The era of nonpartisan science is gone, says Miller, who urges scientists and science educators to learn the rules of this new game and get behind moderate Republicans as well as Democrats to protect the practice and teaching of sound science. Given the partisan attack on evolution and stem-cell research, he thinks scientists need to learn more about how the political process works. They need to be willing to run for the school board, write $500 or even $5,000 checks to support moderate candidates, and defeat Christian right-wing candidates. “Scientists need to become involved in partisan politics and to oppose candidates who reject evolution or attack scientific research,” he says. “It takes time, money, and paying attention to the issues.”
Clearly, increasing scientific literacy is a long-term challenge. The US pre-collegiate science and math education system is broken. US high-school student performance ranks behind every European and Asian country, according to the 2003 Trends in International Math and Science Study conducted by the National Center for Education Statistics. Given that over half of high-school graduates don't go on to get college degrees, that's something to be concerned about. But Miller takes heart from the fact that, unlike any other country in the world, the United States requires the 47% of kids who do go to college to take a year of science—a distinction that may help the United States recover its flagging scientific standing. College professors would do well to remember that today's undergraduates are apt to be functioning 40 to 50 years from now, he says. “It's the last chance to teach people who are going to become important leaders in the community, and we should take this opportunity seriously.”
The limiting step in enhancing scientific literacy is not people's capacity for learning, Miller says, as much as it is interest. When Americans are diagnosed with cancer or some other life-threatening disease, “the vast number of these people go online and learn more science in the next 12 months than a typical undergraduate will ever learn. It is impressive how much people can learn with the proper motivation. We need to get people to be savvy about how to find the information and make sense of it.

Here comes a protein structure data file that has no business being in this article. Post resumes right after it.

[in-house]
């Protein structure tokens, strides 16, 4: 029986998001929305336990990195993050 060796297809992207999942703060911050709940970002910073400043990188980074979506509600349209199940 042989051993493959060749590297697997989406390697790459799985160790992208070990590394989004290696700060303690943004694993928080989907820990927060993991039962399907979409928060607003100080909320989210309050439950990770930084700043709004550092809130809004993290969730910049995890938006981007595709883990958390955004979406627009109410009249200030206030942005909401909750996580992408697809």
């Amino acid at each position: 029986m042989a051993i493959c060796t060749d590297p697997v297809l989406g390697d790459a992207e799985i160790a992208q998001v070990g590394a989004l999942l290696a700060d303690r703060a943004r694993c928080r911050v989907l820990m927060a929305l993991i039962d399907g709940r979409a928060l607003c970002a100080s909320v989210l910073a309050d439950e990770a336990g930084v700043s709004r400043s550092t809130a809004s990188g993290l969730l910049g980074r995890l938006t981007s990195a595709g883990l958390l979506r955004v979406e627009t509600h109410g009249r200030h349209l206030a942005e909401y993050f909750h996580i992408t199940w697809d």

Miller urges scientists to take comfort in the fact that the majority of Americans are not anti-science, but simply don't know how exciting scientific discovery can be. “We must be cautious and not presume that our society feels strongly about what scientists do one way or another. There's a lot of work to be done for us to tell people what we do, why we do it, and why it's important,” he advises. Given the pace of biomedical discoveries in the 21st century, he adds, it's likely that more and more scientific issues will reach the public agenda. “We're going to be revisiting various versions of these questions again and again. But there's a large segment of Americans who still haven't made up their mind on these issues. We in the scientific community have to treat them seriously, talk to them, and make our arguments. This is a great opportunity for us.”
Bolded text is what I thought was interesting to me. As I said, go read the whole thing. The PDF version also has some graphs and images.

(Cross-posted on Science And Politics)